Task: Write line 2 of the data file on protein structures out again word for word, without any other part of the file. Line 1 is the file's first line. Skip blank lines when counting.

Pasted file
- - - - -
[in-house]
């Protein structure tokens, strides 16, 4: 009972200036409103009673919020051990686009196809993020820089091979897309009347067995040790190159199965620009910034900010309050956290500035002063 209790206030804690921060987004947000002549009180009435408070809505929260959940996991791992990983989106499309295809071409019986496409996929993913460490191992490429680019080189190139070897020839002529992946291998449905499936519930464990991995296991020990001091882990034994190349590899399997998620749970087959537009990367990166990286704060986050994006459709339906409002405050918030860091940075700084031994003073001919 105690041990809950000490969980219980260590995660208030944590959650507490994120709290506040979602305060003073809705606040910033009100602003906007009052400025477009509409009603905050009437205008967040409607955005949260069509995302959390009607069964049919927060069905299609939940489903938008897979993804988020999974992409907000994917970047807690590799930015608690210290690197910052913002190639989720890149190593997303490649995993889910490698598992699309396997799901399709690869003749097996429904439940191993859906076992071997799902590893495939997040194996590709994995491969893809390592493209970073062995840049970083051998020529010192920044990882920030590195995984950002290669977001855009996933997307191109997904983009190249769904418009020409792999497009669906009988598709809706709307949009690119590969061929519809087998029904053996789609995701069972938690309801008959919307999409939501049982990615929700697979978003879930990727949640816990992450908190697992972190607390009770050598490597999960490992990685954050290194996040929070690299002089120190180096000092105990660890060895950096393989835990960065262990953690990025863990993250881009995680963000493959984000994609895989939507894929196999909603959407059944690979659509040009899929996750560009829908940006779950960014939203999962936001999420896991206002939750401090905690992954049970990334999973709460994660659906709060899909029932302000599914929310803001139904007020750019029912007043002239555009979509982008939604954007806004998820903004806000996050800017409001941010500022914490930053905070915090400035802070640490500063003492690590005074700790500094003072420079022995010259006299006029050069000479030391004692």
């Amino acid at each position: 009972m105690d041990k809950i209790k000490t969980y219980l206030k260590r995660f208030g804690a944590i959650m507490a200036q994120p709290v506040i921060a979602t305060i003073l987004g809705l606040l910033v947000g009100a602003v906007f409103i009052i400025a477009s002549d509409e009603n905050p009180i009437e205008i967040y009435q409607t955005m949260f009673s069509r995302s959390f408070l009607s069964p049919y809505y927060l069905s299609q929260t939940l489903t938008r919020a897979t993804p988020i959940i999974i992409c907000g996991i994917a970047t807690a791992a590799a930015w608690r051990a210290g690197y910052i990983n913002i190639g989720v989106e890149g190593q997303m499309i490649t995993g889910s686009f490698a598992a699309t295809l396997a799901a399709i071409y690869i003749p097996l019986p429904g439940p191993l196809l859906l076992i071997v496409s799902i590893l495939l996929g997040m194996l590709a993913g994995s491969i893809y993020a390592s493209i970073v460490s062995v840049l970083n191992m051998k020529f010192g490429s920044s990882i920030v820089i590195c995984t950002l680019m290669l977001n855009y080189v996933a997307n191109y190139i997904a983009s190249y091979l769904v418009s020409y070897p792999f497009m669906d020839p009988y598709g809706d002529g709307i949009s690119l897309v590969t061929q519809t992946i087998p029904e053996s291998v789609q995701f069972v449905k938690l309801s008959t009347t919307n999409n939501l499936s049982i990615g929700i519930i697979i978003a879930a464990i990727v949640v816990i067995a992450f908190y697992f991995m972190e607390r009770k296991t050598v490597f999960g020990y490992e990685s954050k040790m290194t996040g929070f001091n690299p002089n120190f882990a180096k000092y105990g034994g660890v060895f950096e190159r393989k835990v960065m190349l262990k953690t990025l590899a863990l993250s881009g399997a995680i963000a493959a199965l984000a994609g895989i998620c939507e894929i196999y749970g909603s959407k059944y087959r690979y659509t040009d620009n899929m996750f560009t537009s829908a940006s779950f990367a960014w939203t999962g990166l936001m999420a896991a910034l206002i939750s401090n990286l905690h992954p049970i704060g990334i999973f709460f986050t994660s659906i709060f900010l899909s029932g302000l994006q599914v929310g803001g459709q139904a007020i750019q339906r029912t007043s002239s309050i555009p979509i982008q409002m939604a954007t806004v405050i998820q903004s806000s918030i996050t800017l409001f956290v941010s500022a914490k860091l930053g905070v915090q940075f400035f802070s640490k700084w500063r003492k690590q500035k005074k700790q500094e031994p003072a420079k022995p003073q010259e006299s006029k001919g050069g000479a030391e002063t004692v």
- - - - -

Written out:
């Protein structure tokens, strides 16, 4: 009972200036409103009673919020051990686009196809993020820089091979897309009347067995040790190159199965620009910034900010309050956290500035002063 209790206030804690921060987004947000002549009180009435408070809505929260959940996991791992990983989106499309295809071409019986496409996929993913460490191992490429680019080189190139070897020839002529992946291998449905499936519930464990991995296991020990001091882990034994190349590899399997998620749970087959537009990367990166990286704060986050994006459709339906409002405050918030860091940075700084031994003073001919 105690041990809950000490969980219980260590995660208030944590959650507490994120709290506040979602305060003073809705606040910033009100602003906007009052400025477009509409009603905050009437205008967040409607955005949260069509995302959390009607069964049919927060069905299609939940489903938008897979993804988020999974992409907000994917970047807690590799930015608690210290690197910052913002190639989720890149190593997303490649995993889910490698598992699309396997799901399709690869003749097996429904439940191993859906076992071997799902590893495939997040194996590709994995491969893809390592493209970073062995840049970083051998020529010192920044990882920030590195995984950002290669977001855009996933997307191109997904983009190249769904418009020409792999497009669906009988598709809706709307949009690119590969061929519809087998029904053996789609995701069972938690309801008959919307999409939501049982990615929700697979978003879930990727949640816990992450908190697992972190607390009770050598490597999960490992990685954050290194996040929070690299002089120190180096000092105990660890060895950096393989835990960065262990953690990025863990993250881009995680963000493959984000994609895989939507894929196999909603959407059944690979659509040009899929996750560009829908940006779950960014939203999962936001999420896991206002939750401090905690992954049970990334999973709460994660659906709060899909029932302000599914929310803001139904007020750019029912007043002239555009979509982008939604954007806004998820903004806000996050800017409001941010500022914490930053905070915090400035802070640490500063003492690590005074700790500094003072420079022995010259006299006029050069000479030391004692």